By Benoit Clerc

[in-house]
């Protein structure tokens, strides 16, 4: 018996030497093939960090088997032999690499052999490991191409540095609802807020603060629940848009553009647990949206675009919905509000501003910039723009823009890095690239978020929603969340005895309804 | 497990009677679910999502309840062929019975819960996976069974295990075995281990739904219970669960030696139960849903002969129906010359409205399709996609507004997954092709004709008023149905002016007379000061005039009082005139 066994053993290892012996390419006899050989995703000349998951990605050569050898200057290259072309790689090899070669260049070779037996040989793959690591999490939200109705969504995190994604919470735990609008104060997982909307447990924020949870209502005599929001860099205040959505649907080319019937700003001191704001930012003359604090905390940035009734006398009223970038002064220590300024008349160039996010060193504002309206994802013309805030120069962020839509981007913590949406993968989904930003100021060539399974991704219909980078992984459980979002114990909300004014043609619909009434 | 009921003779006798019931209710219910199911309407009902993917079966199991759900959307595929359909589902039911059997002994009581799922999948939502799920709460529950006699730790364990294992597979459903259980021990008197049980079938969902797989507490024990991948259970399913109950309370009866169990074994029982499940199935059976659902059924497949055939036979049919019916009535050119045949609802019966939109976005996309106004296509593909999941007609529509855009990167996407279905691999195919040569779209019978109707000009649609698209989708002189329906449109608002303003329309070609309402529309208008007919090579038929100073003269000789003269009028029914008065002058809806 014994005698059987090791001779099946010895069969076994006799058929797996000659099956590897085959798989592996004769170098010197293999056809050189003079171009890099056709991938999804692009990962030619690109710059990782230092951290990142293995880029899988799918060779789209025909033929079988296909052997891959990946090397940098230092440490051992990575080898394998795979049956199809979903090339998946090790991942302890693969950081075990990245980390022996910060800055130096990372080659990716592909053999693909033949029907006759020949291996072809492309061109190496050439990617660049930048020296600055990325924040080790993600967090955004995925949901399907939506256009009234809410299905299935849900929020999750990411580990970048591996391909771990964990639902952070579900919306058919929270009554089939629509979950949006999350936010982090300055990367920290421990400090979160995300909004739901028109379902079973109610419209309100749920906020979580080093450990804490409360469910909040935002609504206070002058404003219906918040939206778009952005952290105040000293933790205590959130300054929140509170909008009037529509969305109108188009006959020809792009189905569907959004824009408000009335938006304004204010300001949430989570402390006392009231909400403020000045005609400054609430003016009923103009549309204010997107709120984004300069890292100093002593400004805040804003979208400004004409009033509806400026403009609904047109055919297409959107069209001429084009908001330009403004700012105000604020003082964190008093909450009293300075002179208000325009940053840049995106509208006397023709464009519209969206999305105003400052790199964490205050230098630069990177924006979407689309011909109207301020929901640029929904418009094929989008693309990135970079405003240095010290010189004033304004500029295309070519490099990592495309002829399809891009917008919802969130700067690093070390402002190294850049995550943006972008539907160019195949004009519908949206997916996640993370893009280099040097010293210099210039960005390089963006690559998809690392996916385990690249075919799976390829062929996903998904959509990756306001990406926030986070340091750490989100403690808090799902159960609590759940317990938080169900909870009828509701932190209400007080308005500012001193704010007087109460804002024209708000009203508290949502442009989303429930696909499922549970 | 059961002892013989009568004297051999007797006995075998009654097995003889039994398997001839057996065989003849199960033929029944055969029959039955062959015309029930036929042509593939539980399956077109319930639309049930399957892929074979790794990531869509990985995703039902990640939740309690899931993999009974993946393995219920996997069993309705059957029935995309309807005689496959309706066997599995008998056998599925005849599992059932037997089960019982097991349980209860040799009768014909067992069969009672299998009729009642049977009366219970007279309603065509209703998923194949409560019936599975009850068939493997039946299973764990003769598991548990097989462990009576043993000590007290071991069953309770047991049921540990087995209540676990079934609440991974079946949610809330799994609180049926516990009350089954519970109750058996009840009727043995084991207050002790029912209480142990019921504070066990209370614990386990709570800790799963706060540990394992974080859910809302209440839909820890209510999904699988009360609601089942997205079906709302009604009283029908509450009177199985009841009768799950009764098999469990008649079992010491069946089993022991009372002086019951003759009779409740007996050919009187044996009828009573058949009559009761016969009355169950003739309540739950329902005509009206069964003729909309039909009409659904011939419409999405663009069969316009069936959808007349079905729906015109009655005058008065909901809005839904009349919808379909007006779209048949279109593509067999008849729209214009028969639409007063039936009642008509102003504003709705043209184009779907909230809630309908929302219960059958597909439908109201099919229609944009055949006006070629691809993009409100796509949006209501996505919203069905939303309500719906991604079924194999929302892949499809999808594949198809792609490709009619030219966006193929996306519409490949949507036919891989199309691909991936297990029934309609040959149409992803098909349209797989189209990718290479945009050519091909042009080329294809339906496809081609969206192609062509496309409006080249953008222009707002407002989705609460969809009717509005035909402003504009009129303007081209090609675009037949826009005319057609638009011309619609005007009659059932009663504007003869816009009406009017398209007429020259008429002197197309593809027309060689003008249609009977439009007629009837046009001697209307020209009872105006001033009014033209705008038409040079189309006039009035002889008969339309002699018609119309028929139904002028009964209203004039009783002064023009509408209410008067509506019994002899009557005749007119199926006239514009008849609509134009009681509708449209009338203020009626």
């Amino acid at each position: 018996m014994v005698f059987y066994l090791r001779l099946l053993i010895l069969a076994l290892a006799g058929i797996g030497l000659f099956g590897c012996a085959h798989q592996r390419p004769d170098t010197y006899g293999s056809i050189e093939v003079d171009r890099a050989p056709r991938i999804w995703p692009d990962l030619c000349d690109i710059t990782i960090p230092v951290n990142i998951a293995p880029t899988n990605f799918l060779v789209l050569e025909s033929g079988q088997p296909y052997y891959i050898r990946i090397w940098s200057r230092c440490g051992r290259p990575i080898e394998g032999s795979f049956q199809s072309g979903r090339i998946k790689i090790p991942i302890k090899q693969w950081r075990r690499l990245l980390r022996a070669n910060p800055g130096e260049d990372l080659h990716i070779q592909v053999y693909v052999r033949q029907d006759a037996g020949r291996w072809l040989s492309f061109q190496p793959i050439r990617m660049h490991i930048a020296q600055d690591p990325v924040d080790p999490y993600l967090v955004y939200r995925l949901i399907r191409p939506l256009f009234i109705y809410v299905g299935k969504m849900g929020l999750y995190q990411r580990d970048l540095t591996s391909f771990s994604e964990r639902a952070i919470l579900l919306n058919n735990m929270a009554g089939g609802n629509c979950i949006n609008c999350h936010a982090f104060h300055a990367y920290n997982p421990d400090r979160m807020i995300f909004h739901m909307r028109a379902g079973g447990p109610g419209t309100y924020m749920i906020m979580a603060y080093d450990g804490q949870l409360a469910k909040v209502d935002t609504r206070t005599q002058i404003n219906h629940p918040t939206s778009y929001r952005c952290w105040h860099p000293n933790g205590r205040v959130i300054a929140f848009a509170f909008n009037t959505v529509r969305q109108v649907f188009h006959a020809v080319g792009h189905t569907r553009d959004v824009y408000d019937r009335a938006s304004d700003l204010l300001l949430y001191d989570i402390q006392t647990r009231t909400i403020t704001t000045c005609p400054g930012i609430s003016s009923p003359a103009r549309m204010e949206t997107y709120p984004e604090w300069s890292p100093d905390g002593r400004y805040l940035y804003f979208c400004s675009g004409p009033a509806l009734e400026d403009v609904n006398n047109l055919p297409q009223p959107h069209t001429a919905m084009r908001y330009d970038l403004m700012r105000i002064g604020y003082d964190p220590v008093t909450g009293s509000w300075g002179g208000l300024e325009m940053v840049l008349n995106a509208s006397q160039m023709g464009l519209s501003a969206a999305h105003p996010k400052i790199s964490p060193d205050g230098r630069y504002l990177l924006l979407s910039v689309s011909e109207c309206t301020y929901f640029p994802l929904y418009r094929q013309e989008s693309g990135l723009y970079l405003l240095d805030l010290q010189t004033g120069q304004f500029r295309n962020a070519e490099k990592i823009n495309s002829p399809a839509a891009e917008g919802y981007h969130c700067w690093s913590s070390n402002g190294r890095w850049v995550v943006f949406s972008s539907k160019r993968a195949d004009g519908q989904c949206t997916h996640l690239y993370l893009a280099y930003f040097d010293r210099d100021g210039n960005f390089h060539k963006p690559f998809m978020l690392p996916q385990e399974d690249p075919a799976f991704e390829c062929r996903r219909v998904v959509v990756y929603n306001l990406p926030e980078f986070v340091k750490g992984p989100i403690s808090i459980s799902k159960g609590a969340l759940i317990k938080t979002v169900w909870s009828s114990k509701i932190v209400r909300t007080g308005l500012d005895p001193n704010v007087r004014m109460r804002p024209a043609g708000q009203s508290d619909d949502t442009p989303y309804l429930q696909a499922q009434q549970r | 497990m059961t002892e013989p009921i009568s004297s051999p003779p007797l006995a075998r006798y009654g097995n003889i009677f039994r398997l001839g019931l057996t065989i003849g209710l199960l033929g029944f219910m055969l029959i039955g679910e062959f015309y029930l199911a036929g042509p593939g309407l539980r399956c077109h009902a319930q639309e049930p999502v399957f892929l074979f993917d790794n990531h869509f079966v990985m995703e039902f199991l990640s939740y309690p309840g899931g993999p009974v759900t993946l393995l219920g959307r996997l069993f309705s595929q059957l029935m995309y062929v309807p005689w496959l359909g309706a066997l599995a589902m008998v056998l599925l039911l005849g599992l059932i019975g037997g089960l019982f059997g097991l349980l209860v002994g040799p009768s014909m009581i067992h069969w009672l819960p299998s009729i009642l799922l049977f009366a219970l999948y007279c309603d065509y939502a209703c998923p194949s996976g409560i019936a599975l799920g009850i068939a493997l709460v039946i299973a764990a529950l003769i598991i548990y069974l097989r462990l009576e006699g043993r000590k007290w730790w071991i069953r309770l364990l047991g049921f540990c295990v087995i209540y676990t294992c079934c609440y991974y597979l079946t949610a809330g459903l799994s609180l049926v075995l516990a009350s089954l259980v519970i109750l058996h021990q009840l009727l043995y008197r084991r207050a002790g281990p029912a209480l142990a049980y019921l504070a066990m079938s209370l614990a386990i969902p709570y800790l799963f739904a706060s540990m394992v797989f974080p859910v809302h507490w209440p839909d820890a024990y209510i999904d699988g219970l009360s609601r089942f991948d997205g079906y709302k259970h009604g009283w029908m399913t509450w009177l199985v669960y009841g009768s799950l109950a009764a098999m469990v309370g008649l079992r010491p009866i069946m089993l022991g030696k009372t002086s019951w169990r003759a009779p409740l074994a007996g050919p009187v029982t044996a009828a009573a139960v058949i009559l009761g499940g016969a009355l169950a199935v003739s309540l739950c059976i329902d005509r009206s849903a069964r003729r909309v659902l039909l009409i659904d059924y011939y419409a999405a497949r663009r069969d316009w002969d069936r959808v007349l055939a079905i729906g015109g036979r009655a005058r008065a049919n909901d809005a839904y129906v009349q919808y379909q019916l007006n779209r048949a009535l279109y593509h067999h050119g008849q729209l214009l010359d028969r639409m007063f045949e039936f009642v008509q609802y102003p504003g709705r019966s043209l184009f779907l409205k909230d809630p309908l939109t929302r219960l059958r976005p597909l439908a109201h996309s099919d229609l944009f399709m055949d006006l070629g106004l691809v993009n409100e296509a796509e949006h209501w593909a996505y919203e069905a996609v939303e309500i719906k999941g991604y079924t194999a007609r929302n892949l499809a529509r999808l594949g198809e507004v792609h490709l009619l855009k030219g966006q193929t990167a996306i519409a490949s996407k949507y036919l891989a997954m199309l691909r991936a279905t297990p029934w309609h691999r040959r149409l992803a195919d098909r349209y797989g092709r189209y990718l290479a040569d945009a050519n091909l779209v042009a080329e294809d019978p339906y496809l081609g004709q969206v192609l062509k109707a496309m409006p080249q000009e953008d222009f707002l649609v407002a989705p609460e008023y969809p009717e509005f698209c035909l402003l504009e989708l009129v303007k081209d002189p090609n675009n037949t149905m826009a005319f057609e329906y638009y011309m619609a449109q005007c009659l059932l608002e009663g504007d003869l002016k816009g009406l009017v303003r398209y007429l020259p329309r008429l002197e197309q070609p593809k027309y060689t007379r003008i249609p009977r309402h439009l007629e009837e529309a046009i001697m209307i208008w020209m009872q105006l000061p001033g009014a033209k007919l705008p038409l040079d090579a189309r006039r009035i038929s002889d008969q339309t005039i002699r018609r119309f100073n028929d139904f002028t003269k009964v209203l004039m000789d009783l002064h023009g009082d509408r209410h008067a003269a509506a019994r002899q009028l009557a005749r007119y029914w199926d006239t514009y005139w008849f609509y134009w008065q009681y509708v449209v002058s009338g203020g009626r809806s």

Of all the icons in rock music over the past 60 years, none bent genres, understood and incorporated the arc of fashion, and challenged the norms and boundaries of his own persona and the societies he inhabited quite like David Bowie did.  The Thin White Duke wasn’t afraid to morph and move ahead of the times, or define them as he danced in perfect lock-step with them.  In embodying such theatrics and character studies, sometimes the wealth of songs- the reason we’re all watching and listening to begin with- that Bowie gave the world can be underestimated.  Not so much the hits, which likely will be immortal, but those deeper album cuts, singles, collaborations, and outtakes that shaped the evolving identity as much as the chart-toppers marked it; maybe more so.  The 600 pages here cover it all; and with this edition Bowie joins other legends such as Bob Dylan, The Beatles, and The Rolling Stones honored in this series.  The intense detail that captures each song and the era it was created still is rather matter-of-fact and to the point, but no less comprehensive.  It’s always impressive to see a book giving nearly as much space to the mid-career experiments of Lodger as to the early smash, Space Oddity; including the story behind the latter’s renaming of Bowie’s eponymous ’69 LP.  David Bowie’s inclusion in this continuing and terrific series of song encyclopedias, and his implied induction into the pantheon of majestic artists it celebrates, is warranted with the turn of every page.